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The Power of Perceptions

Perceptions are HOW we see things. Take, for example, the following man.

You just hired him to revamp and manage part of your organization that has been struggling to work together effectively. He comes from outside your industry, but has 12 years experience in developing dynamic teams. The function of his new team is extremely strategic to the success of the company. His predecessor is still considered a valued member of the company, and will continue to be a part of this man's new team.

How do you perceive this new employee?

How will others perceive him?

Review the table below to learn how other peoples' perceptions may differ from your own.


 Audience

 Perception

 Thoughts

 Feelings

 Actions

 You

 "Great Addition"

optimistic

happy, relieved

supportive,
helpful

Company President

 "Change Agent"

exactly what we need

excited, hopeful

takes him to lunch, shares his vision

Director of Staff Development

"Training
Headache"

doubts employee's abilities and knowledge

overwhelmed, annoyed

avoidance, curt

 Co-Workers

"Outsider, Competition"

job security concerns

threatened, jealousy

unwelcoming, cold shoulder

 Employee #1

"We don't need more change"

confused, cluttered

instability, panic, anxiety

just follows orders

 Employee #2

"Finally, a competent leader"

motivated

thankful

cooperative, encouragement

 Employee #3

"Enough,
is enough"

I need change

doesn't believe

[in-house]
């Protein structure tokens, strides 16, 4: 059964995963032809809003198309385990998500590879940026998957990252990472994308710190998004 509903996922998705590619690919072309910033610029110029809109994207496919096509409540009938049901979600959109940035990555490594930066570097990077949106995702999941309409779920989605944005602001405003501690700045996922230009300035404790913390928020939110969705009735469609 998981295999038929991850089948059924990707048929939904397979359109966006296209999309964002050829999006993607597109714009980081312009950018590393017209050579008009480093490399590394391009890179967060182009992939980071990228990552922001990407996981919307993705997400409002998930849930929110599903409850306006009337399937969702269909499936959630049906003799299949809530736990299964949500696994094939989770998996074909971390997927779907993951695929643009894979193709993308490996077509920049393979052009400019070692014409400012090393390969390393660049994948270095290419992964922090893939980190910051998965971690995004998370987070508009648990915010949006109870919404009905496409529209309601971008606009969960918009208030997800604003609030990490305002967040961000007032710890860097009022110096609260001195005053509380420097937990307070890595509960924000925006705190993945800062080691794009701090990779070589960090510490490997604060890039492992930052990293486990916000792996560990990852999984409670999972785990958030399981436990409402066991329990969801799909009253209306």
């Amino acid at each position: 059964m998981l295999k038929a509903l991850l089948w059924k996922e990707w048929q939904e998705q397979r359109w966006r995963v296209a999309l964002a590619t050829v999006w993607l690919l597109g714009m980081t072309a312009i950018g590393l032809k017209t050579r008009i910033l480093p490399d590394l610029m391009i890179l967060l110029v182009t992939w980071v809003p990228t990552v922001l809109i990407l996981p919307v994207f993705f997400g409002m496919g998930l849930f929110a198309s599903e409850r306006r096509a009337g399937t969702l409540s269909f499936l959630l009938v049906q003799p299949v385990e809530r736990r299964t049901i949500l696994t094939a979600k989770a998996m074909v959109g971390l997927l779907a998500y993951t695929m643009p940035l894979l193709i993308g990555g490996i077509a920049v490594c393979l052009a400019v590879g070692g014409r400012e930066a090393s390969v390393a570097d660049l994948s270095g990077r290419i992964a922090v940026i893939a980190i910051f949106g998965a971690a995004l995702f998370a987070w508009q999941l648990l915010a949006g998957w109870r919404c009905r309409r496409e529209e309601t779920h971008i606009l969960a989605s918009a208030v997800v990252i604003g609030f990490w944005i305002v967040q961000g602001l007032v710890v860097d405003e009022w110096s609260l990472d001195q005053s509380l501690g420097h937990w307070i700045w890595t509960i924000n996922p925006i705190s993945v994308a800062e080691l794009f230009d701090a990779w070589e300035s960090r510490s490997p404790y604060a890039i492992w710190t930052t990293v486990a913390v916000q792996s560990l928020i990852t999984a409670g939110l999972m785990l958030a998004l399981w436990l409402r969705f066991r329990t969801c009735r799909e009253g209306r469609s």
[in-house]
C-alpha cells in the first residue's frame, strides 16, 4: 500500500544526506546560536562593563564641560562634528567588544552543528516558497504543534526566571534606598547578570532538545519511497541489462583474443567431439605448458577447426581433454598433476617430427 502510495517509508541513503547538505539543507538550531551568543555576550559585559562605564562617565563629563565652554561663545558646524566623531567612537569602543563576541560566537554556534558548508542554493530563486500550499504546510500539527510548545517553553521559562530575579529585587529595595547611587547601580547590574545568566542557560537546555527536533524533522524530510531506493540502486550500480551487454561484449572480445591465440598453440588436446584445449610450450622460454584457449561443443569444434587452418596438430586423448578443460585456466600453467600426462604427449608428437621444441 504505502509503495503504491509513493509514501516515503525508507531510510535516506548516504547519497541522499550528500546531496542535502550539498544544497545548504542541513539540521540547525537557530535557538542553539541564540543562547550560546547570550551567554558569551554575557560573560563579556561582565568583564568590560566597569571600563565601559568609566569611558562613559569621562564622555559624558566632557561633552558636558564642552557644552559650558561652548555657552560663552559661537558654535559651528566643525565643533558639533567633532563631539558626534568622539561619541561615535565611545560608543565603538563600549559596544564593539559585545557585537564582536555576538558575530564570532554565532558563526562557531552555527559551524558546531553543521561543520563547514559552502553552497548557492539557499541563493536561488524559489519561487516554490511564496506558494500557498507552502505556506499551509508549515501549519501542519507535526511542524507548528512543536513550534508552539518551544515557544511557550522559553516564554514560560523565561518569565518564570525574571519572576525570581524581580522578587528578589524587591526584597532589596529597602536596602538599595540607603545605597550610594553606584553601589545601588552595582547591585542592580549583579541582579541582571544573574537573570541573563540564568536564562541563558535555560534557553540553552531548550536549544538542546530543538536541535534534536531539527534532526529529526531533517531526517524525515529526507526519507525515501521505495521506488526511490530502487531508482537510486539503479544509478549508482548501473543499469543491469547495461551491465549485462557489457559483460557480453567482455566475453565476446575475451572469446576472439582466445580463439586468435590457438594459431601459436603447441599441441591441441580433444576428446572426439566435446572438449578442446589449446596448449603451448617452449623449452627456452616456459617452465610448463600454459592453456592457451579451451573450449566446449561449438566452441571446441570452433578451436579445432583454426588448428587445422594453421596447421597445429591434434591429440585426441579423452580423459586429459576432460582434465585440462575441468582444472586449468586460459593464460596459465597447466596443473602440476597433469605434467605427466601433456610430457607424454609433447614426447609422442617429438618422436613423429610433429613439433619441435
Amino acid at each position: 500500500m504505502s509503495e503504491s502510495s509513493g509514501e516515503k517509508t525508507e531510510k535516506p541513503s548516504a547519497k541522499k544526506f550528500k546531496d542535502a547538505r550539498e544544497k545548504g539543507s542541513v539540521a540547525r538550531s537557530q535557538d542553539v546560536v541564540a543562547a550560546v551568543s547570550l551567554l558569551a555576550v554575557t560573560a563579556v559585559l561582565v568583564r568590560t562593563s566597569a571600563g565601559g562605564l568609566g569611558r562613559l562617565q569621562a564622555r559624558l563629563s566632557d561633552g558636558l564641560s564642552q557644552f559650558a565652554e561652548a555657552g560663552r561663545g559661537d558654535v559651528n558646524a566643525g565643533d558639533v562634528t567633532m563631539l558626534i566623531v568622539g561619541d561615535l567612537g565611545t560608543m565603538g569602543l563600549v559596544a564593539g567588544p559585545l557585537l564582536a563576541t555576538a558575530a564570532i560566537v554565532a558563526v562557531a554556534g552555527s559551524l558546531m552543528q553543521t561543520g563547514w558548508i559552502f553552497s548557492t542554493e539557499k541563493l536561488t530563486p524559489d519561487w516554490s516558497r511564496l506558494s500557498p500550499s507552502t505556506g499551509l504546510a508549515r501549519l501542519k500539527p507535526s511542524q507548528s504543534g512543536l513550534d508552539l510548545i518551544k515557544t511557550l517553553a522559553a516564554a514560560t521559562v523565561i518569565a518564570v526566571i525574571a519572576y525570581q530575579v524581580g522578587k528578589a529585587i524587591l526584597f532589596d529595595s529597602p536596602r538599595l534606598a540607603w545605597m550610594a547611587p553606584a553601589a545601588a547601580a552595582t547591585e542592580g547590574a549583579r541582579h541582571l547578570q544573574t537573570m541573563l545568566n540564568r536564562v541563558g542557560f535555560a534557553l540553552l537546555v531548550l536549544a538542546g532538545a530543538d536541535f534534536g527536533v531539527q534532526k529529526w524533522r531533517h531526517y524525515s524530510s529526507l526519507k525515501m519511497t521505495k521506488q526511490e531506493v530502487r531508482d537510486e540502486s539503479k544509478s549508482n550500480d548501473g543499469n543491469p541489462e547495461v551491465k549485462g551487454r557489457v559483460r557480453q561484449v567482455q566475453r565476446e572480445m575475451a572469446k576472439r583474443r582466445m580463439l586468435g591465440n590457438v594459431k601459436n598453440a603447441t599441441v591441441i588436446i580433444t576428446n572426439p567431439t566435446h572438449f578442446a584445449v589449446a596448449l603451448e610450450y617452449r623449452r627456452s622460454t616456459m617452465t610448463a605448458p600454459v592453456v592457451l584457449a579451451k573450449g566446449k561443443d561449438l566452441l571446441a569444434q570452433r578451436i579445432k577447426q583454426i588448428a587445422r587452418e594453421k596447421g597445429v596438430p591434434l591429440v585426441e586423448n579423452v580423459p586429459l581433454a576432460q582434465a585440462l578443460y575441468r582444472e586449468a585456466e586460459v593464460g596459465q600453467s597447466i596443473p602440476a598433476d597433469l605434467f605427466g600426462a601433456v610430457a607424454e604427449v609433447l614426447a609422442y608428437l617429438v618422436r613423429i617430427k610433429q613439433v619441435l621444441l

distant, introspective

 His Predecessor

"This is MY Team"

pessimistic

resentful, slighted, demeaned

works with a chip on his shoulder

Same situation. Different perceptions. This is a very common occurrence when change occurs. The President, yourself and Employee #2 are the only ones who have a perception that might lead to positive change for the organization. The other groups within the company have perceptions that will lead to lack of focus, an unhealthy work environment, and negativity that will ultimately fester into failure.

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Perceptions are an individual's choice - a choice based on their current thoughts and feelings - and acknowledged by their actions. Using The O'Meara Process, you, the president and your new manager can work with the various constituencies, either individually or in groups, to guide them to choose a single perception that will unite the organization. A united organization will share a common culture, vision and strategy resulting in growth and achievement for the entire organization.

If you would like to see how The O'Meara Process can be used to get these employees back on track, download our Free White Paper by following this link How to Apply The O'Meara Process White Paper.